Insomnia troubles many autistic people. They often have trouble falling asleep, staying asleep, suffer from poor quality sleep, or wake up too early in the morning. Research discovered that 40% and 80% of children with autism have difficulty falling asleep, from restlessness to waking up frequently.
Unfortunately, sleep disorders are often under-recognized or under-treated. Insomnia tends to worsen behavioral challenges and decrease the overall quality of life, even from entire families. The exact cause of insomnia is unknown, but there are several theories. The autistic child’s brain is wired differently than ours, and they often engage in repetitive behaviors. Others point to melatonin, the sleep hormone that helps regulate sleep-wake cycles. To make melatonin, which can be lower in people with autism. Since autistic people can’t release melatonin at the correct times of day, it makes sleep harder.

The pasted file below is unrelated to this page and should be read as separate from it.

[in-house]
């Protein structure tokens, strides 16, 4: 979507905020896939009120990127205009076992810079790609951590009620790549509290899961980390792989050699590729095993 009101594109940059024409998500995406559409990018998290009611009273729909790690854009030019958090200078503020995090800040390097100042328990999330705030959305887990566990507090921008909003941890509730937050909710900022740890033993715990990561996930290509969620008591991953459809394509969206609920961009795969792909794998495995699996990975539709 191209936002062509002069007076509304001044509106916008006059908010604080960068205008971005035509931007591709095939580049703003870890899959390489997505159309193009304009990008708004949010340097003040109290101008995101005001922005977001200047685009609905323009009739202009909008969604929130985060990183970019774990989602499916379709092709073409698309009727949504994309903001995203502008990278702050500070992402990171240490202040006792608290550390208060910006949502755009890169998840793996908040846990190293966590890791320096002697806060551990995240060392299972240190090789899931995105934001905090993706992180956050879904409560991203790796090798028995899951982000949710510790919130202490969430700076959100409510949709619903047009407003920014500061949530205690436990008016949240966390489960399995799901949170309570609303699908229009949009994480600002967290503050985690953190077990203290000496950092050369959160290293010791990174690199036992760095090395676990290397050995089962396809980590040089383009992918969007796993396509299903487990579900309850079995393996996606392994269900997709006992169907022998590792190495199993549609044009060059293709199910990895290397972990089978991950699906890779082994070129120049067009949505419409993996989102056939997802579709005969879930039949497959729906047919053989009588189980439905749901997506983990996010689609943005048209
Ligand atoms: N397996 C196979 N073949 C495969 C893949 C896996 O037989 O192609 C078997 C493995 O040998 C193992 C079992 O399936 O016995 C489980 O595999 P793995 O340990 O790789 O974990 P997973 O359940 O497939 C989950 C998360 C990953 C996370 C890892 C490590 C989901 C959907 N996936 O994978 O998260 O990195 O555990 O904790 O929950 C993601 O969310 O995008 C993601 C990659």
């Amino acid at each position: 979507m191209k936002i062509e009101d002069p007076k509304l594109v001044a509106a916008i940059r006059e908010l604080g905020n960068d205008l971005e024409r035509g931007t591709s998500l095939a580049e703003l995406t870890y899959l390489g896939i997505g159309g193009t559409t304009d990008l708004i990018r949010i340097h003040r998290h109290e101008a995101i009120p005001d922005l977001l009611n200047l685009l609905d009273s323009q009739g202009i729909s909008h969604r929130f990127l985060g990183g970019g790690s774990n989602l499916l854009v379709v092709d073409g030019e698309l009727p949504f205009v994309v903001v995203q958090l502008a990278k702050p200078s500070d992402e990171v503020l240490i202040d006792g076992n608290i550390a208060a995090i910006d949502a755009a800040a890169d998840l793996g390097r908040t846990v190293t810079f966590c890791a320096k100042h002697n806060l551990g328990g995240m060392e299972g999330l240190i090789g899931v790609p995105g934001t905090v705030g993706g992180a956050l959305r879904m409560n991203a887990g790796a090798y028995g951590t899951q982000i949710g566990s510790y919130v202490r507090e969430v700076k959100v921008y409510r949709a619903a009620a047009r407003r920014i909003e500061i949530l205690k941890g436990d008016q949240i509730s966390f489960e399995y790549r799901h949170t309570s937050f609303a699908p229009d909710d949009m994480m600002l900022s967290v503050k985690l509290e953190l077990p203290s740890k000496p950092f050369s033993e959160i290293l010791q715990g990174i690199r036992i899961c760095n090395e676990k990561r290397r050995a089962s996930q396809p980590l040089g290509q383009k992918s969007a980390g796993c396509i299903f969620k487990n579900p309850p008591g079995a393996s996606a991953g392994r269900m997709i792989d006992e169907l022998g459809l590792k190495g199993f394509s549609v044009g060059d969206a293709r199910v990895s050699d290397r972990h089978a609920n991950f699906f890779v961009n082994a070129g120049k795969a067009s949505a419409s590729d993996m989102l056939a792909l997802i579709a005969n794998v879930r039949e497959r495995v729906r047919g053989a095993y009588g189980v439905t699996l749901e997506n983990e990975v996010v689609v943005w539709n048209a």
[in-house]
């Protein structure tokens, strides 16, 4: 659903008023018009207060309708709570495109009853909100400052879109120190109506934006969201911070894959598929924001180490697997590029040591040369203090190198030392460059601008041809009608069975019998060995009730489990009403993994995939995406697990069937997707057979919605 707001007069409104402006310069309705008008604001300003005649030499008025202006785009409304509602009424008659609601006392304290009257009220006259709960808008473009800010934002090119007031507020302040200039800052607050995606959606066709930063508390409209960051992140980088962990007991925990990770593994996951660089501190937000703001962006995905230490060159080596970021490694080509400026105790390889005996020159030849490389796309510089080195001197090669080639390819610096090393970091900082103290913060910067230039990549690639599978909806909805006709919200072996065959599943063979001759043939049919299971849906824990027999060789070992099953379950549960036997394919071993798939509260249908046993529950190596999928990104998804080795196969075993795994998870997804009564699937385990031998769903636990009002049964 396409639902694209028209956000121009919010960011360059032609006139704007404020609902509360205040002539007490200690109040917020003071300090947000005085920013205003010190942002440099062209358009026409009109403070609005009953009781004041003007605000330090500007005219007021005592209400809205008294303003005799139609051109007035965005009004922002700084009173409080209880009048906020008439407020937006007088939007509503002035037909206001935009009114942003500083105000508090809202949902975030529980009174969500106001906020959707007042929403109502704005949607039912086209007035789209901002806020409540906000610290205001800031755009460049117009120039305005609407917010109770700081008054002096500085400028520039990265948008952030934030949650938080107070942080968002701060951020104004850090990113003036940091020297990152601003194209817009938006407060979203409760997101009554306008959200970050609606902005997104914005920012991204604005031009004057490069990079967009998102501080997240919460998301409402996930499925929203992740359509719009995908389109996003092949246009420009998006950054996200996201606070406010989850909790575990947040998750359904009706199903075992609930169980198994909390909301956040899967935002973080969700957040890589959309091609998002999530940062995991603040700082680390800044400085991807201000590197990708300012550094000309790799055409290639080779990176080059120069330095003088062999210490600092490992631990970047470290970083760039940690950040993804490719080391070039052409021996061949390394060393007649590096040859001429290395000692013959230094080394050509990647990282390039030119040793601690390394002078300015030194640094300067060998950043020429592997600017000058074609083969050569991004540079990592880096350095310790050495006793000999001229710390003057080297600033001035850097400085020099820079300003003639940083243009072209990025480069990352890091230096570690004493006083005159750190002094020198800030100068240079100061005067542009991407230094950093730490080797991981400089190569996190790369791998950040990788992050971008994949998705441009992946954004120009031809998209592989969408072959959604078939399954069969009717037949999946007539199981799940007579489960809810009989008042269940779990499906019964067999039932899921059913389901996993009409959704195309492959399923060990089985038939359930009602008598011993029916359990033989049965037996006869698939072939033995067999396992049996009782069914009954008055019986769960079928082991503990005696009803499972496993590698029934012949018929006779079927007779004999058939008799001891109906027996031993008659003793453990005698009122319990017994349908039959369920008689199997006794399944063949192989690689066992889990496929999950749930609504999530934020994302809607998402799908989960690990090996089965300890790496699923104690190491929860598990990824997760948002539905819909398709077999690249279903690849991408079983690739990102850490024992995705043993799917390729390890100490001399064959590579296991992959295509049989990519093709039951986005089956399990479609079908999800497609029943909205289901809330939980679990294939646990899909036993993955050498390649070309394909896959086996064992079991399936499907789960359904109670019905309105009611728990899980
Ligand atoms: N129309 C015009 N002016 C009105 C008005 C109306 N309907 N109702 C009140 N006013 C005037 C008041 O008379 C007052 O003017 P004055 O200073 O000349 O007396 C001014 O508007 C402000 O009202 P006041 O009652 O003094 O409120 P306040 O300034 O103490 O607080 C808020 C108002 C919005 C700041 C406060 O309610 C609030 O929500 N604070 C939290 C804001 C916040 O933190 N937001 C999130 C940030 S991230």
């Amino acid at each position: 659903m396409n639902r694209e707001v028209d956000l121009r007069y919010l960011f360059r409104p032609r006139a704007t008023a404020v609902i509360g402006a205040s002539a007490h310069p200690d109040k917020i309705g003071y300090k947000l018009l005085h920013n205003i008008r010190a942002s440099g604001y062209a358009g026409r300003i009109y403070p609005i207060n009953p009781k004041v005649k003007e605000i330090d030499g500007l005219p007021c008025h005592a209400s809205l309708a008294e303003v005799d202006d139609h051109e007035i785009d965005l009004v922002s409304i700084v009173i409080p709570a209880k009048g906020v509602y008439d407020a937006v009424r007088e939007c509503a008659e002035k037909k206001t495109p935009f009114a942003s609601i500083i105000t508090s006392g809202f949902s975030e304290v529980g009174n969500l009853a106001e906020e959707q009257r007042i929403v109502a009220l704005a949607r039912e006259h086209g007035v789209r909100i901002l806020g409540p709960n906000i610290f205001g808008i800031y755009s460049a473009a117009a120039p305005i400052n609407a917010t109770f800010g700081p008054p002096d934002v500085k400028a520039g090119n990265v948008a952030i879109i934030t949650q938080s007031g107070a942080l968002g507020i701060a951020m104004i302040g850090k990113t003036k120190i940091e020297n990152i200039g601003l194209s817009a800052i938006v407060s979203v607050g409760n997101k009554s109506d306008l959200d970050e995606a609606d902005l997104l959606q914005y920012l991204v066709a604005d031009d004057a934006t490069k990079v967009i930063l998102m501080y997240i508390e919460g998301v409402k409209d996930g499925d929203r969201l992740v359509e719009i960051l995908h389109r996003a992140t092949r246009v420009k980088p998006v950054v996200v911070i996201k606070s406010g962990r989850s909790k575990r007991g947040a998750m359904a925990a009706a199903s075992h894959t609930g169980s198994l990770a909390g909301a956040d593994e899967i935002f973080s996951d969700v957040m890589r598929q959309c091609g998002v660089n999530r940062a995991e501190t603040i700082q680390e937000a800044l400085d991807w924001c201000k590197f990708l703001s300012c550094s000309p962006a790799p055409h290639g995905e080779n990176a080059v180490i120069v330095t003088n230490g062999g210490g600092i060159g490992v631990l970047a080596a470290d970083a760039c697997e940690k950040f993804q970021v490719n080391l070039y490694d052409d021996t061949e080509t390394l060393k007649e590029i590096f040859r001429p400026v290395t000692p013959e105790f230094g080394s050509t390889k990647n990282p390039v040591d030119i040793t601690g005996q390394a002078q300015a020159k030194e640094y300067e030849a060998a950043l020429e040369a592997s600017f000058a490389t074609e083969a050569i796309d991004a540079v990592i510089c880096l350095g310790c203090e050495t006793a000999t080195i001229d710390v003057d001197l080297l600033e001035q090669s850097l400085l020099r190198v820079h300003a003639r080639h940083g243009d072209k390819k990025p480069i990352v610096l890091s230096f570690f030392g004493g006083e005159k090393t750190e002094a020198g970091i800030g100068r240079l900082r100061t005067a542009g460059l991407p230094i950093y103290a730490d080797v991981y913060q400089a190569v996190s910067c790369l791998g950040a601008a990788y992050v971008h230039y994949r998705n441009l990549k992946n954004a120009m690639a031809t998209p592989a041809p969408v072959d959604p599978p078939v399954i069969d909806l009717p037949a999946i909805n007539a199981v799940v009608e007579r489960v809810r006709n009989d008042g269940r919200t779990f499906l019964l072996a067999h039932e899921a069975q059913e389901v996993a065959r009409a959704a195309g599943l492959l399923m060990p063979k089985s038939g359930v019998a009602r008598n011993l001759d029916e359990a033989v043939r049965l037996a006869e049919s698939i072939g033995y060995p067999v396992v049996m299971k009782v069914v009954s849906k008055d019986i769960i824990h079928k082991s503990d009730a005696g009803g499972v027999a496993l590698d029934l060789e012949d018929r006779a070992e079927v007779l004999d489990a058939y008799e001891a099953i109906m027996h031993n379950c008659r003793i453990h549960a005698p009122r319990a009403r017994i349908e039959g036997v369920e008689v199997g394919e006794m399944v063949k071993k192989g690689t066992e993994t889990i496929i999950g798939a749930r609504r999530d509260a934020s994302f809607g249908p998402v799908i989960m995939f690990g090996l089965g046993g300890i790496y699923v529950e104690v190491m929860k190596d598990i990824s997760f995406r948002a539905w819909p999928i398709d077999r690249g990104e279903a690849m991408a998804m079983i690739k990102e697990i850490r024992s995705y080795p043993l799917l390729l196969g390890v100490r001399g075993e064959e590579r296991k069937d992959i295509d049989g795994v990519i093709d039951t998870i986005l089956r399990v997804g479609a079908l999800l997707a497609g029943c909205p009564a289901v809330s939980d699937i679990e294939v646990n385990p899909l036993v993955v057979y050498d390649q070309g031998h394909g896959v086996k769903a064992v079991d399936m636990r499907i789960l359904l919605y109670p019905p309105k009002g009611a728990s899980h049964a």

There are many strategies for improving sleep:
Have a bedtime routine. Any disruption in routine can cause irritability and worse symptoms. The bedtime routine should be predictable and at the same hour each day.
Nice sleeping environment. The space should be quiet and dimly lit to boost melatonin production.
Eliminate noise. Since autistic kids can’t block ordinary household noise, they find it overwhelming and disturbing.
Use a weighted blanket. The deep pressure stimulation of the weighted blanket soothes the autistic child and has a calming effect.
Avoid Caffeine. Caffeine keeps you awake, so if you give it to your child close to bedtime, it will make the autistic kid more alert.
Medication. Your child’s doctor might suggest taking medicine, such as melatonin. It helps improve sleep in children with ASD.
This is just the tip of the iceberg. This tag will help you learn more about sleep and autism and how you can make it better. Going through this period is stressful, and you might be worried about your child, but you need patience. You are not alone in this, and you can always ask a family member for help.